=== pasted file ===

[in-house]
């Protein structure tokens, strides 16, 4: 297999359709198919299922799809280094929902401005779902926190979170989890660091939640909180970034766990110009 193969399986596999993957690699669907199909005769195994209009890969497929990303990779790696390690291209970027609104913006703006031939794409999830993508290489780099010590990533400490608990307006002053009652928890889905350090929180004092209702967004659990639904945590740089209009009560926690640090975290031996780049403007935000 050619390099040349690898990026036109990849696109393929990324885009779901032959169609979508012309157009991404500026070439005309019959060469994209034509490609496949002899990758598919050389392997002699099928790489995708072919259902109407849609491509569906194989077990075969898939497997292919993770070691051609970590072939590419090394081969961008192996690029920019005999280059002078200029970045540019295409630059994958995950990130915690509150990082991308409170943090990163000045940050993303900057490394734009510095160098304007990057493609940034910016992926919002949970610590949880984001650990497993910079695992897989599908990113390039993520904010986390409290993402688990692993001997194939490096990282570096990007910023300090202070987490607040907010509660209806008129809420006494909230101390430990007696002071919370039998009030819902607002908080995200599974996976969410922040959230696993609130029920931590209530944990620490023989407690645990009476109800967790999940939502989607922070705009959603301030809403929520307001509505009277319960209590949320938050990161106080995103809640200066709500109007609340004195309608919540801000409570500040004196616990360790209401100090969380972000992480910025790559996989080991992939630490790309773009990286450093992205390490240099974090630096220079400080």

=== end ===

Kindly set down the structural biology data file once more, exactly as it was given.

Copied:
[in-house]
């Protein structure tokens, strides 16, 4: 297999359709198919299922799809280094929902401005779902926190979170989890660091939640909180970034766990110009 193969399986596999993957690699669907199909005769195994209009890969497929990303990779790696390690291209970027609104913006703006031939794409999830993508290489780099010590990533400490608990307006002053009652928890889905350090929180004092209702967004659990639904945590740089209009009560926690640090975290031996780049403007935000 050619390099040349690898990026036109990849696109393929990324885009779901032959169609979508012309157009991404500026070439005309019959060469994209034509490609496949002899990758598919050389392997002699099928790489995708072919259902109407849609491509569906194989077990075969898939497997292919993770070691051609970590072939590419090394081969961008192996690029920019005999280059002078200029970045540019295409630059994958995950990130915690509150990082991308409170943090990163000045940050993303900057490394734009510095160098304007990057493609940034910016992926919002949970610590949880984001650990497993910079695992897989599908990113390039993520904010986390409290993402688990692993001997194939490096990282570096990007910023300090202070987490607040907010509660209806008129809420006494909230101390430990007696002071919370039998009030819902607002908080995200599974996976969410922040959230696993609130029920931590209530944990620490023989407690645990009476109800967790999940939502989607922070705009959603301030809403929520307001509505009277319960209590949320938050990161106080995103809640200066709500109007609340004195309608919540801000409570500040004196616990360790209401100090969380972000992480910025790559996989080991992939630490790309773009990286450093992205390490240099974090630096220079400080």